Patan was once an independent city state in Nepal, one of three kingdoms run by three princes that were the offspring of a single king. The three Durbar Squares of Kathmandu sprung up in these places centuries ago: in Kathmandu proper, in Bhaktapur, and Patan.
The earthquake that shook Nepal in 2015 hit all three like a body slam, scattering bricks like they were discarded Lego blocks, leaving buildings that had stood strong for 400 or 500 years in ruins. I reported on the rebuilding in Bhaktapur last year. I returned to Nepal again recently to speak at a tourism conference there and spent the day in Patan with Christine from Grrrl Traveler and our guide Nabaraj of Wanderlust Himalaya Adventures. I got the same mixed feelings from beauty and tragedy, destruction and rebuilding.
The good news is, there’s a lot going on in the rebuilding department and it’s not at all haphazard. Sometimes the tendency in places so dependent on tourism is to cut corners to get the cash cows back up again, to restore buildings as quickly as possible so the tourists who come to see them will return. Nepal, in conjunction with a lot of international donor countries, is doing it right. Some people would love to see them move faster, especially hotel owners and tour operators, but the artisans and historians are in charge instead of the business owners and that’s a good thing. Instead of slapping together bricks and mortar to repair a broken building, restoration crews are recreating the look of the originals down to the carved support beams and embellished bricks with designs on them.
Nepal still has plenty of skilled craftsmen (and women) working in the Kathmandu Valley, so when funds started rolling in from donor countries, UNESCO, and private donations, the wood carvers got to work. In the Mulchowk palace courtyard complex, there are dedicated architecture galleries where centuries-old paintings and drawings help today’s architects figure out what the buildings and rooms of Patan looked like originally.
The Mulchowk buildings got their own renovations in 2011, so those structures (seen in the Bhandarkhal water tank photo above) were already stronger than the others. That renovation set the stage for the post-earthquake ones as well, with artisans already experienced in matching up the figures on carved wood roof struts. The bath house here is especially interesting, with one large bath area for royalty in the middle of the room, with animal water spouts delivering water in the recessed area. As with most Newari buildings, there are carved wood screens above where someone could look down from above, behind the lattice.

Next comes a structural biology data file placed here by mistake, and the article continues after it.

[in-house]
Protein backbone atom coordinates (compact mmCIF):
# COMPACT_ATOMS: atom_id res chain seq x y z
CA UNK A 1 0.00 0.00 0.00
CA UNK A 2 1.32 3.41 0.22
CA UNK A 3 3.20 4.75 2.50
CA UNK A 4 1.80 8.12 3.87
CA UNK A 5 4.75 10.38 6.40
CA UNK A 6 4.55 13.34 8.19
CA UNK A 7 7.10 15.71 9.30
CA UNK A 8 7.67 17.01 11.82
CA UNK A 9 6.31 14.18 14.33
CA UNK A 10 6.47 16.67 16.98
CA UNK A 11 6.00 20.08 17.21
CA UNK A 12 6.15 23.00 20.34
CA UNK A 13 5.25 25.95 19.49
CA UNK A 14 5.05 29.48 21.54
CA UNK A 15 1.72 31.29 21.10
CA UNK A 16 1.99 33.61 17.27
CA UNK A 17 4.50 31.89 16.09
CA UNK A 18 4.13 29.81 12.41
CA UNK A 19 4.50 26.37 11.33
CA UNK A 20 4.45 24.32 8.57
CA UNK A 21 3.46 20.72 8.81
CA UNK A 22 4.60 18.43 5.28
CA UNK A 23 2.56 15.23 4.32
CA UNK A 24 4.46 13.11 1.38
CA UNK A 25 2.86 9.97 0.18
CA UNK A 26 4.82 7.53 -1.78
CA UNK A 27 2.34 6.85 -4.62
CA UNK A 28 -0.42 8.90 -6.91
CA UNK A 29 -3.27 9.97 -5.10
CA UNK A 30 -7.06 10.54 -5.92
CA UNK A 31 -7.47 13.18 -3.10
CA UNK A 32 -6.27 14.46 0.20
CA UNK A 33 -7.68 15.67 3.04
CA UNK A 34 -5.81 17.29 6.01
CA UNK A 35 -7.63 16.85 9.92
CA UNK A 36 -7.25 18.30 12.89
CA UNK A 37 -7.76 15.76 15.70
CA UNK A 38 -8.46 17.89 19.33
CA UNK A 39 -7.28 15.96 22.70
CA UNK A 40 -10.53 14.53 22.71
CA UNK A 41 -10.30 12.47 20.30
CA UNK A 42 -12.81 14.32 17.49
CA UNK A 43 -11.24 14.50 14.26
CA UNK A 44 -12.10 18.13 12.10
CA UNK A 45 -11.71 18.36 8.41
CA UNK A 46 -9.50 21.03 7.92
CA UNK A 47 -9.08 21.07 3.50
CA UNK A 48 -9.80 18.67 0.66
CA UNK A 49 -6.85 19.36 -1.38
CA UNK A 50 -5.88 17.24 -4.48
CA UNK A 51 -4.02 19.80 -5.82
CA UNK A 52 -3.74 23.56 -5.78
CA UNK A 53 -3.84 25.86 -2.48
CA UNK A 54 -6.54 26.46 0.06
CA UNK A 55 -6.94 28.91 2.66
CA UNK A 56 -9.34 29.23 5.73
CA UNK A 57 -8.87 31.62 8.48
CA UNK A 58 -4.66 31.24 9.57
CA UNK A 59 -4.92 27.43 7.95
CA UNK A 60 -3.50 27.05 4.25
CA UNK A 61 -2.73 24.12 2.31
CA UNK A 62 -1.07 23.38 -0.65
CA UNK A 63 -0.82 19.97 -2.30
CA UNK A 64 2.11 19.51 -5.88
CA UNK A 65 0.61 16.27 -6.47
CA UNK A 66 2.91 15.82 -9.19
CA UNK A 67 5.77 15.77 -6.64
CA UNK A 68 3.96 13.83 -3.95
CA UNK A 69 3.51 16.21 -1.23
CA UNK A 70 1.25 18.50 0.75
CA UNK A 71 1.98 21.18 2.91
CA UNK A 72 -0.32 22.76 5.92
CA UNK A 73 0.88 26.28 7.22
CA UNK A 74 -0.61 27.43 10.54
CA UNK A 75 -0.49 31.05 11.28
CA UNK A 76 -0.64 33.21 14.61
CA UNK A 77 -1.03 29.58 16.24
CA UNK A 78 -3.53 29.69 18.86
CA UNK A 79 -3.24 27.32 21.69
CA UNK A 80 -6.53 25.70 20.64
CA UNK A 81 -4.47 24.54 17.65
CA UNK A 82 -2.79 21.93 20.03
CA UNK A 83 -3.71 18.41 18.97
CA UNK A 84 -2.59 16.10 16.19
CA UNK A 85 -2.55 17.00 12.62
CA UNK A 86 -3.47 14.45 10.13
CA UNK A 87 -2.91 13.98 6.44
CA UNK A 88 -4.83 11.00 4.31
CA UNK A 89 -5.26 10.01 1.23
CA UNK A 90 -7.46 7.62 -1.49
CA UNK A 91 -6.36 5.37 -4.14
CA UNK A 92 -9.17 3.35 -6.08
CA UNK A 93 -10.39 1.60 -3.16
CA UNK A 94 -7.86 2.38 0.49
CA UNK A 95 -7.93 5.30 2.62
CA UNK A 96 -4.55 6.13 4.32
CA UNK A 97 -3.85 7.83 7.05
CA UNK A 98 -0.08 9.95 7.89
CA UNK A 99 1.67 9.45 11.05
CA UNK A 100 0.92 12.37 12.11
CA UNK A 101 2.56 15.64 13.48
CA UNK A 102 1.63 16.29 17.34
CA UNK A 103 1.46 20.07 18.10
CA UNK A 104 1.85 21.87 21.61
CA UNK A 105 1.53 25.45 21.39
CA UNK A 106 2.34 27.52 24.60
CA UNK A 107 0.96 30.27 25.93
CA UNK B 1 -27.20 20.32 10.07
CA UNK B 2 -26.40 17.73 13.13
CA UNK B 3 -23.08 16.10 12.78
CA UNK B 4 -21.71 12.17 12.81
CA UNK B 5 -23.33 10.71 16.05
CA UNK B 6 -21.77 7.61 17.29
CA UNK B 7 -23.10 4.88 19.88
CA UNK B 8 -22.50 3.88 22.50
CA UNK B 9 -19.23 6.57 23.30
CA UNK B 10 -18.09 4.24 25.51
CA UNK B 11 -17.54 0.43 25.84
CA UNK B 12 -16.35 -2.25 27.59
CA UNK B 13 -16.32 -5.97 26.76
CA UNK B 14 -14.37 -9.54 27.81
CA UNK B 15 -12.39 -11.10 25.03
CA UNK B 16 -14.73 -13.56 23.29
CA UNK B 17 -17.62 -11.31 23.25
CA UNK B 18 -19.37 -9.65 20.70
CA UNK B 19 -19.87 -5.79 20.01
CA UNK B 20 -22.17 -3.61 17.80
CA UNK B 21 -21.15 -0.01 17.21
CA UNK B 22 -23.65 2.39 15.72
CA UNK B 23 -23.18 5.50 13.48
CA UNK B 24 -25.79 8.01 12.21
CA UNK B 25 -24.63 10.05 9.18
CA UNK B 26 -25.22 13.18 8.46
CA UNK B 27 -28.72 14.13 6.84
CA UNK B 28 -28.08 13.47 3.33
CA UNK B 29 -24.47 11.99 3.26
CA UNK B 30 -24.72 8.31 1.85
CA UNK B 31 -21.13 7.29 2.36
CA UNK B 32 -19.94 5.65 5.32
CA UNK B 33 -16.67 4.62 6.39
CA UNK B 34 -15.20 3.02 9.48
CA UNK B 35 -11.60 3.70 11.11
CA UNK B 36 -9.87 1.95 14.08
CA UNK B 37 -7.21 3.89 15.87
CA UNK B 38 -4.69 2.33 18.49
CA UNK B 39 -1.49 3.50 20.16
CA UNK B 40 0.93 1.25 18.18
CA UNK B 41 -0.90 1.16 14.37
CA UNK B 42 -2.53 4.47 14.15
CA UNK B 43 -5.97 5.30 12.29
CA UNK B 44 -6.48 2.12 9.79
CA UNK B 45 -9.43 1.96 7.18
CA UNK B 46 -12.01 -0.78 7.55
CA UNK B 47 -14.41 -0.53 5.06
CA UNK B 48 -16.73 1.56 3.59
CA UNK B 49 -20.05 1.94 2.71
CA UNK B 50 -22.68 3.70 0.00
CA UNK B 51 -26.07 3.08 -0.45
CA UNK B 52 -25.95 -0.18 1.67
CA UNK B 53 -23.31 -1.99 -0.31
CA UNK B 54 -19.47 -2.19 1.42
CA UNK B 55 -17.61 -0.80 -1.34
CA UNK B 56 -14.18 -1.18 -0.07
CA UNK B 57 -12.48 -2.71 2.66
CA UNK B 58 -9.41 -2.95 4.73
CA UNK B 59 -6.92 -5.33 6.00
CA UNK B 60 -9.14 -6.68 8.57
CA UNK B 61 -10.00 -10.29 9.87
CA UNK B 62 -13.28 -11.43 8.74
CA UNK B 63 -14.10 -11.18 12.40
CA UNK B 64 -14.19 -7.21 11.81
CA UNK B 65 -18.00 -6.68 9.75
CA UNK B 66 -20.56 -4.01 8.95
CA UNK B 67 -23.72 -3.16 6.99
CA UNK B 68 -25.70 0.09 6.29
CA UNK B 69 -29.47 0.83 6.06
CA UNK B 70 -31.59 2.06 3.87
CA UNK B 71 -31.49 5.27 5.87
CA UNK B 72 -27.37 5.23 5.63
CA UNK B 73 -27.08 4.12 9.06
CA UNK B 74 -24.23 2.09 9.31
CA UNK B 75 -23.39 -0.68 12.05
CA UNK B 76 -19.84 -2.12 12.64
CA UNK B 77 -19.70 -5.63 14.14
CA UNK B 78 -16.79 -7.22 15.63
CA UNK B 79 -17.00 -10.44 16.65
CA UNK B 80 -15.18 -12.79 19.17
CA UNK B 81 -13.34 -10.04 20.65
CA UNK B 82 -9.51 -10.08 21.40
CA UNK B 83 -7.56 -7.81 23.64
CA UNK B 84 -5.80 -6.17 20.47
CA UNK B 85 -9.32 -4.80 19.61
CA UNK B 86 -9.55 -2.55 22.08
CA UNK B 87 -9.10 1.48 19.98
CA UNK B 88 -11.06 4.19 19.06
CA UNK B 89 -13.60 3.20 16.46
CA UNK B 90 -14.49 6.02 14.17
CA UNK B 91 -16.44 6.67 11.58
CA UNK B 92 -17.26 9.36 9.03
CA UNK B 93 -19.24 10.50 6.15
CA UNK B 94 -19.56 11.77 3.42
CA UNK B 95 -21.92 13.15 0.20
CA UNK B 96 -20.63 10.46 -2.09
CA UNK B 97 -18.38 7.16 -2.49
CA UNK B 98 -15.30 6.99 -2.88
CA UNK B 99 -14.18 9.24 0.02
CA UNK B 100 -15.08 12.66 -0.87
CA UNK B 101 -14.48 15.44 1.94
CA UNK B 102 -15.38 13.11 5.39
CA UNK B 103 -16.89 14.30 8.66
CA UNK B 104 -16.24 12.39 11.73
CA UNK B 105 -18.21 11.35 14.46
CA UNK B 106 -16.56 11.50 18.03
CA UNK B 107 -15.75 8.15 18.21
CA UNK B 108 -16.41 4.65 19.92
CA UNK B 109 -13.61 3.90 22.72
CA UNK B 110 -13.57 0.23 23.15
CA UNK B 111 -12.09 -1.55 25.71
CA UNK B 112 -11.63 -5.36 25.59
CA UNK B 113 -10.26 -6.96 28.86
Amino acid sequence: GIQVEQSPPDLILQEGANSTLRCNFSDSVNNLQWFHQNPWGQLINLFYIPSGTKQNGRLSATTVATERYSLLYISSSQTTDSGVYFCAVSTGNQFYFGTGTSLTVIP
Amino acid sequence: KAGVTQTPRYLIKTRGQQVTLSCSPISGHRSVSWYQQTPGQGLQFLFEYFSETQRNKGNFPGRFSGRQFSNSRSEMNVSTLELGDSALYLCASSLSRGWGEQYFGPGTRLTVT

There’s a contrast in Patan of quiet places that look like they did in the 1600s and 1700s, while in the main square it’s hard to imagine the original grandeur with so much scaffolding and construction still going on. I’m glad I got to visit this area when I first backpacked around the world in the mid-90s. I remember it as a magical place, a step back in time. Eventually it will return to that state, but it’s going to take time and a lot of money. Labor is cheap in Nepal, but when you need a whole army of workers and you have strict historic preservation guidelines, it’s still a costly process–even if you manage to defy human nature and keep the whole process corruption-free.
I was glad I had come with a guide used to working with writers and film crews because he led us to hidden places I probably would not have found on my own. Many of the Patan tours breeze through the area in a couple hours and just hit the highlights. Sometimes they miss one of the oldest structures in the area, Hiranya Varna Mahavihar—The Golden Temple.
This 12-century Buddhist monastery is named for the color, not real gold, but it’s a regal sight nevertheless. With prayer wheels, incense burning, and statues that would take a whole day to decipher, it’s at once overwhelming and calming, an antidote to the ugly buildings and brutal traffic of modern Kathmandu.
We also stopped in a Hindu temple and had good timing. We arrived on the day when women come to Kumbheshwar Temple to pray for fertility and get counseling. There was a sea of saris and one woman was busy replacing the candles that burned out since the whole rack of them was lit. With a wall of bells on one side, swirls of incense, plus sadhus and fortune tellers lining the walls, this was a place that reminded me of the joy of travel. If you need a real change of scenery that will be the opposite of what you experience at home, come to a place like this and be truly transported.
We also got to visit the child goddess Kumari and pay our respects in her home. She is one of several around the Kathmandu Valley. I’m not going to picture her here or try to explain the whole history of the custom in a few sentences. It would take a book to do it right—and it would be a ripe subject for a novel in the right skilled hands. You can get an overview here.
The stupa above is one of hundreds in the Kathmandu Valley, as popular as a pocket park with a fountain in a European city. We passed it walking from one place to another, just another site in the old city of Patan.
As a foreigner, you need to pay 1,000 rupees to enter the old city of Patan (US$9) and another 50 for the Golden Temple. You need to show your ticket to enter most buildings. This can seem exorbitant by Nepal standards, where you can get a hotel room or five lunches for that, but just look at all the scaffolding and consider it a rebuilding donation.
Patan was once a separate kingdom from Kathmandu, back when it took a while to travel 7.5 kilometers by foot or animal. Now it might take a while to get there because of traffic. Figure on 30-40 minutes in a taxi from Thamel, which will cost less than half the amount of your entrance fee.